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Steinberg Cubase 7 review


A big overhaul of a heavyweight audio production tool: Cubase has never been so sophisticated or more complex

Review Date: 17 Dec 2012

Reviewed By: Ben Pitt

Price when reviewed: £363 (£436 inc VAT)

Overall Rating
5 stars out of 6

Features & Design
6 stars out of 6

Value for Money
5 stars out of 6

Ease of Use
4 stars out of 6

Music-production software has slowly evolved over the years, leaving hardware simulation behind in favour of more usable but abstract interfaces. However, loading up Cubase 7 for the first time feels like taking a step back in time. In this latest release Steinberg has placed the mixer back at the heart of the software – and it’s an enormous beast, resembling the kind that stretches from wall to wall in top-flight studios.

It’s a dramatic change and there are plenty of useful new features. The Channel Strip is one of them, incorporating five insert effects in each channel. These comprise a noise gate, compressor, envelope shaper, tape or tube saturation and a limiter – a powerful combination for creating mixes with plenty of punch. The settings themselves aren’t new, but having them a mouse-click away encourages routine and more extensive use.

Steinberg Cubase 7

The four-band channel EQ now includes high-pass and low-pass filters, and a spectrum analyser overlaid on the EQ curve to help fine-tune settings. It, too, is better integrated into the main mixer panel, with thumbnail-sized EQ curves that turn into bigger, editable curves when clicked. The mixer also includes routing, inserts, sends, metering, picture icons and space for making notes. New cue mix controls mean it’s now possible to create independent headphone mixes for multiple performers without having to commandeer the channel sends.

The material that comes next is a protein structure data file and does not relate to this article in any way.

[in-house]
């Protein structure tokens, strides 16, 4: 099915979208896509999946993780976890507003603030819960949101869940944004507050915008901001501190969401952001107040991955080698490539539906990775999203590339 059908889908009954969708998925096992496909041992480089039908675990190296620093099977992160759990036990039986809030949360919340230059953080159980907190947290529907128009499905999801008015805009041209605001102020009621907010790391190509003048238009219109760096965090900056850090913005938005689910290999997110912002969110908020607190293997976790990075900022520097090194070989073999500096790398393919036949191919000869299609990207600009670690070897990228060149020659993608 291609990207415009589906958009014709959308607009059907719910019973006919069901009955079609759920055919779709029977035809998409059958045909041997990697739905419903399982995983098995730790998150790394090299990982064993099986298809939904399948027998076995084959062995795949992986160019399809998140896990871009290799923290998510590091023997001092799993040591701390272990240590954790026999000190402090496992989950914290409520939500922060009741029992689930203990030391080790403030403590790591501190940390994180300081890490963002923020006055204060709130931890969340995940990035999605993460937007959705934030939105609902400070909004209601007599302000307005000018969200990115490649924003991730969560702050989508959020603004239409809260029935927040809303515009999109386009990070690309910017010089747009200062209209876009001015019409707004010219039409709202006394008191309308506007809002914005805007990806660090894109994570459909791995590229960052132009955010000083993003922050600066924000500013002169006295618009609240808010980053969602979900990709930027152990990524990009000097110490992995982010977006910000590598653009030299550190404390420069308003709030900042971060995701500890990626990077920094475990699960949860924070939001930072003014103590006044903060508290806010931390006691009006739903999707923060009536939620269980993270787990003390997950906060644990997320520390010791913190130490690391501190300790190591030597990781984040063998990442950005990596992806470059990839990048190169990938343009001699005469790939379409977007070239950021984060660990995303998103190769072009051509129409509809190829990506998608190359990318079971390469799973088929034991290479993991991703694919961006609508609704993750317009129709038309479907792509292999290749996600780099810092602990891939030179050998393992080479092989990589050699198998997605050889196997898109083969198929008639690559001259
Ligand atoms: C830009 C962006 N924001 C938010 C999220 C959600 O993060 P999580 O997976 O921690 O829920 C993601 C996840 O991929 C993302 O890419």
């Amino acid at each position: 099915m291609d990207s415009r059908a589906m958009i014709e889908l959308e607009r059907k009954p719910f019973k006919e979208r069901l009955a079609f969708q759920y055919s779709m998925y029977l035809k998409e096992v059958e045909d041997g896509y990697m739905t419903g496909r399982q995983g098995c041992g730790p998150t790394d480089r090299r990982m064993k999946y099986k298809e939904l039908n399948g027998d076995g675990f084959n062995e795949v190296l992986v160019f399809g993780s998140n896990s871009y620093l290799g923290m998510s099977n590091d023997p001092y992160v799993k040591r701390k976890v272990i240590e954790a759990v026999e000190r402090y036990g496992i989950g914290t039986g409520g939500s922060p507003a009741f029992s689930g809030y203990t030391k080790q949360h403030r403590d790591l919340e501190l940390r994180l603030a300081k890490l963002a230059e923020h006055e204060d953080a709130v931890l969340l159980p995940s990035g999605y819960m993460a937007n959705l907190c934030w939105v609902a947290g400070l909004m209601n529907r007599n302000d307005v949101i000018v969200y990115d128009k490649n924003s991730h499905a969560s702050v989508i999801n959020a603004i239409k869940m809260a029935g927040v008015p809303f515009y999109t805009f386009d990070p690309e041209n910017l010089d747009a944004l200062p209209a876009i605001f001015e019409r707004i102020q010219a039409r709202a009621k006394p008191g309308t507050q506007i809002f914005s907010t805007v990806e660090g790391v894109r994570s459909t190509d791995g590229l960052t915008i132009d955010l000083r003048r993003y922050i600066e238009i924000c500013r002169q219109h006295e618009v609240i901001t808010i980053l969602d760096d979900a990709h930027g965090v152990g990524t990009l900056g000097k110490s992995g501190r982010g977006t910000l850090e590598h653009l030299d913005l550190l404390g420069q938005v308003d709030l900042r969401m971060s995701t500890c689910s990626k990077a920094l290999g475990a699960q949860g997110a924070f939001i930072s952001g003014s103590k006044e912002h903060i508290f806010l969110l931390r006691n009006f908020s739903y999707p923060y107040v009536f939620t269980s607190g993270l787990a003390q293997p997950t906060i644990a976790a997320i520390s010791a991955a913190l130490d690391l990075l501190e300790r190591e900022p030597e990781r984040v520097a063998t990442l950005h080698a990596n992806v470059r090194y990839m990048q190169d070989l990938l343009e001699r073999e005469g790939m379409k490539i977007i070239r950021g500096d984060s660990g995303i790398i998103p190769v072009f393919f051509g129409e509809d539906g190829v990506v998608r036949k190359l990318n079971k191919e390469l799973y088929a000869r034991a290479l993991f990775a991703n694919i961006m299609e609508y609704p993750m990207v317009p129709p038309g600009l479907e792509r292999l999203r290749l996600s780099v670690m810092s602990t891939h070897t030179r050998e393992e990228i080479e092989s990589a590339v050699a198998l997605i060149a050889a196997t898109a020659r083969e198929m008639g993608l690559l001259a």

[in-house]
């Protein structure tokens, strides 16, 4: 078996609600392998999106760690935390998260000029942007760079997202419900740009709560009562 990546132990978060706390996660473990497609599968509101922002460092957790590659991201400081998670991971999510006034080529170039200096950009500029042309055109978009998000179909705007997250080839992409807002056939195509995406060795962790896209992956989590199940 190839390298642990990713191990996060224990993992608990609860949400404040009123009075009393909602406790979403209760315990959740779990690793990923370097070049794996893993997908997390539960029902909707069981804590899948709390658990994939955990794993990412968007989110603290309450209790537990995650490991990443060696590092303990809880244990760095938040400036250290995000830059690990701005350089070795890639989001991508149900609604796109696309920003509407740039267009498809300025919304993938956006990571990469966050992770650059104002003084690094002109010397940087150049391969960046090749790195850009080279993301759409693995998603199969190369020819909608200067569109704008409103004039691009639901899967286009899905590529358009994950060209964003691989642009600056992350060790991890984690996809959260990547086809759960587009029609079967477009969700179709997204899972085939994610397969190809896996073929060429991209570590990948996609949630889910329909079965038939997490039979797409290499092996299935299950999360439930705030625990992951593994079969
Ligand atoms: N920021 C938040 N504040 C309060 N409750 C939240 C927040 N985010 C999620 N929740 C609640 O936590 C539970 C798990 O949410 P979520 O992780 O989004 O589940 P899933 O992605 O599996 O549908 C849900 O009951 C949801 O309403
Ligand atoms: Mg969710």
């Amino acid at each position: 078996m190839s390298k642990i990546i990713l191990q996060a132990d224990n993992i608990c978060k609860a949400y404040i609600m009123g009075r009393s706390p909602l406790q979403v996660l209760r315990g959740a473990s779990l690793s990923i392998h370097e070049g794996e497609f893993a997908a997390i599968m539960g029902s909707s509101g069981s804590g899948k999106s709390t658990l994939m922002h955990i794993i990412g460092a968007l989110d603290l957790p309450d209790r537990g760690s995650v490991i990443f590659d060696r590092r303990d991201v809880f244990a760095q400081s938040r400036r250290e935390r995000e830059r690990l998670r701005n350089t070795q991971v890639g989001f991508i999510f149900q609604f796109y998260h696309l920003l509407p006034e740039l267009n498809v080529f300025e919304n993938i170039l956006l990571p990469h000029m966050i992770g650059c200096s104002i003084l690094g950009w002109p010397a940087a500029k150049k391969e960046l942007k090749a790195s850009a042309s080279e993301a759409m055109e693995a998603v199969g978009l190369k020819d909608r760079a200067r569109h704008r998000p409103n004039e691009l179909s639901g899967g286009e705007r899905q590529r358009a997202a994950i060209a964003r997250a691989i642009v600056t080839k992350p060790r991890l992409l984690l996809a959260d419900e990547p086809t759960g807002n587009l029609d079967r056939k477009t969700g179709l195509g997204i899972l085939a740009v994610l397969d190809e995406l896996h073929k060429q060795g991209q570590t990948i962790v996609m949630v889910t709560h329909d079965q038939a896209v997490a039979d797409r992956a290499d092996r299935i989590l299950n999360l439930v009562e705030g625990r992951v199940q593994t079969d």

Steinberg Cubase 7

That’s a lot to fit into a single screen, so thankfully there are numerous options to hide the various channel types and mixer modules. Effects in the Channel Strip can show all their controls or only one or two key parameters. There’s an option to display only the channels that contain music between two points in time – great for tackling small sections of an enormous project – and it’s also possible to save and recall mixer views, and to run text searches to jump to specific channel.

All in all it’s a great success, but we wouldn’t fancy our chances if this was our first experience of audio production: there’s a huge amount to take in. Even seasoned users will be bemused by the string of buttons for resetting solo, automation and bypass settings, which are represented by 13 single-letter abbreviations.

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